One Health has a very complex definition but we tend to think of it as relating to zoonotic diseases, especially diseases from wildlife. The principal drivers for the emergence of zoonoses are human activities such as agriculture, travel, trade and land use.

So almost everybody is affected by the definition but an office worker in downtown Toronto may not feel the same connection as someone who works directly with animals, be they farmed, domestic or wild. That very context colours our approach to potential solutions.

Farmers, for example, are directly involved. If you’re a farmer, you’re probably convinced that you’re behaving in the best way possible to protect your animals, the environment and the health of your family. You’ve learned and studied as much as you can from your neighbours, extension agents and vets. So if somebody shows up on your doorstep saying that you need to change your habits around antibiotics completely—and you’ve always used antibiotics successfully to protect your animals—that idea is not going to go down well. That may be because you don’t fully understand the connection between antibiotics and the development of antimicrobial resistance. Or because you don’t see that the actions you take on your one farm also affect the soil, waterways and wildlife far beyond it.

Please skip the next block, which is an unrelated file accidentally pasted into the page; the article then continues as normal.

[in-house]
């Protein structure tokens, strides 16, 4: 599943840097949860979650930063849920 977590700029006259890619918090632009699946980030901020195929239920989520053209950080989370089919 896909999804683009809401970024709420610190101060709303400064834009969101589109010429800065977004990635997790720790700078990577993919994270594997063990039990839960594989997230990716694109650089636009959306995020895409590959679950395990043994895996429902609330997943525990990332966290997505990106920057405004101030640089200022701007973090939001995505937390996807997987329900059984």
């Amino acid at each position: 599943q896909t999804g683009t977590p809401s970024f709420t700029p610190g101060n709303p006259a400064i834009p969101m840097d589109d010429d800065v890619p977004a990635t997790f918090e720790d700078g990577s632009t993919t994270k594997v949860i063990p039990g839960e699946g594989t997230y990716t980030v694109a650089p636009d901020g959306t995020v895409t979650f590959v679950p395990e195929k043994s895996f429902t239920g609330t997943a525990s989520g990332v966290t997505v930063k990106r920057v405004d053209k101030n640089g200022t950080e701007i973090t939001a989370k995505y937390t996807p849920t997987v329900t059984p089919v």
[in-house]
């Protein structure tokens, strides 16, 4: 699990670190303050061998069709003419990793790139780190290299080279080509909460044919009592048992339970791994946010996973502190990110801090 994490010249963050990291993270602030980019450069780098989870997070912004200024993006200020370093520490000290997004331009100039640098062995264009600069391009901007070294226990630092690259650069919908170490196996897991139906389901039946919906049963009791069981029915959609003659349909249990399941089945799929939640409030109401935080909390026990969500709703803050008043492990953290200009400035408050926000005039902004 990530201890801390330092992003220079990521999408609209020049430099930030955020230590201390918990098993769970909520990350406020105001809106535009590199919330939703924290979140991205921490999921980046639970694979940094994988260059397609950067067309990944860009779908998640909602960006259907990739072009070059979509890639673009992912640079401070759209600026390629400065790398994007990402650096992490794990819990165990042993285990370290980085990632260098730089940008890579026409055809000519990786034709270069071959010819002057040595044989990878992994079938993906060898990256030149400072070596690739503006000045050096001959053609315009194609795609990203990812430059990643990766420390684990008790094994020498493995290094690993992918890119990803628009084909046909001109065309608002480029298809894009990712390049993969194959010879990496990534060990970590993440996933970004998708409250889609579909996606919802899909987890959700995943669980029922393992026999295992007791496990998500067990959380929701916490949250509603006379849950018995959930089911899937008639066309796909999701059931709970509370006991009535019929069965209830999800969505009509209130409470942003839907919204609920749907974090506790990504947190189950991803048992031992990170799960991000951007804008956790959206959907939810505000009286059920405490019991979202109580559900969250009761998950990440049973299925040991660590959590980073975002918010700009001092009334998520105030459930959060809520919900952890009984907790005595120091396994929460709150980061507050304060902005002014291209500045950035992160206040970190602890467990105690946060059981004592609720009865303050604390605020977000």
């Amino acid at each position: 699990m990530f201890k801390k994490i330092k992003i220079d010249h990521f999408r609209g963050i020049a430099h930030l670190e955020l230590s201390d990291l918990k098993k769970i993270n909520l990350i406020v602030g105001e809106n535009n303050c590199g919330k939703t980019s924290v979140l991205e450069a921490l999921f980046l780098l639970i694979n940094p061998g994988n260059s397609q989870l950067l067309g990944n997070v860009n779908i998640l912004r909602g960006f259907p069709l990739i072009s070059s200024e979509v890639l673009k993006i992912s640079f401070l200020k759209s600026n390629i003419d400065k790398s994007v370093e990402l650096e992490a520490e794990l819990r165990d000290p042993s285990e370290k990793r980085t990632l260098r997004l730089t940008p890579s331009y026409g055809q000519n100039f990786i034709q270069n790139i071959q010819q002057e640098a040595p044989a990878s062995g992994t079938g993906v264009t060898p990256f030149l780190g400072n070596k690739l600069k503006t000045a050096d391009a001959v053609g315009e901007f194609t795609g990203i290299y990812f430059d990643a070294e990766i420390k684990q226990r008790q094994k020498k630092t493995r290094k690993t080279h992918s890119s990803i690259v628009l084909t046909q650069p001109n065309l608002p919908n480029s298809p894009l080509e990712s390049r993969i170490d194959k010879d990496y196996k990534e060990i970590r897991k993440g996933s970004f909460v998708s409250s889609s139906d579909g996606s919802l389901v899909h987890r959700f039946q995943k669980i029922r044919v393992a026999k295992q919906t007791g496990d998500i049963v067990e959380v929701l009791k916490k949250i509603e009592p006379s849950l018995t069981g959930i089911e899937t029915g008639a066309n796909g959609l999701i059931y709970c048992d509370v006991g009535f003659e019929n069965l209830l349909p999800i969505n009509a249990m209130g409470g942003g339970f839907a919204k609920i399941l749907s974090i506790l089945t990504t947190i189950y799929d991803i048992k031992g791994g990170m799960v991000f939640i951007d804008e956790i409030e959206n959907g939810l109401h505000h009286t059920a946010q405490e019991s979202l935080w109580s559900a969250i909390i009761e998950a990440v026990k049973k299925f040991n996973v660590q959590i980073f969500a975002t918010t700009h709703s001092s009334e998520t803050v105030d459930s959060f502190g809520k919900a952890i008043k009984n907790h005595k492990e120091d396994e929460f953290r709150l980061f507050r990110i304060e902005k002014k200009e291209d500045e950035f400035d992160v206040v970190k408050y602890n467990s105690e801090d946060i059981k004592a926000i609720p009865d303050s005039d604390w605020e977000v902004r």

So complexity is one of the fundamental things that discourages behaviour change.

Another is that, at the end of the day, we are dealing with people, individuals and society’s approach to the use and care of animals. We all have views about animals: they are created in our youth, through cultural ties, schooling, etc.—and they almost never change. If we’re raised to believe that animals need protection and care, that applies to all animals. If we find out that they are being mistreated or subjected to actions that we interpret as mistreatment, we are likely to respond very strongly.

For example, culling animals is one of the most effective ways of limiting the spread of disease, whether to protect domestic or farm animals, wildlife or humans. As scientists, this is obvious. That’s what the data say. But if half of society has strong, fundamental, ethical beliefs about not mistreating animals and the authorities are going to cull a large number of wildlife, you can bet the reaction will be angry and hostile. This is a perfectly rational response from people who believe protecting animals is ethical. And they think they’re doing the right thing.

An example of this is the badger cull in the UK. Badgers are a protected species, so the public can’t get its head around the idea of culling them because they are bringing tuberculosis onto livestock farms. Badgers need protecting, period. That said, the public supports vaccinating the badgers (this is doable). On the other hand, farmers are desperate for protection from this disease. They want the culls. Once again, the data show that, in areas of the UK where culling has taken place, the rate of cattle infection from tuberculosis is lower. So farmers say, “See? Culling works.” Then the decision falls into political hands, and citizens feel undermined because their position, contribution and voice aren’t valued.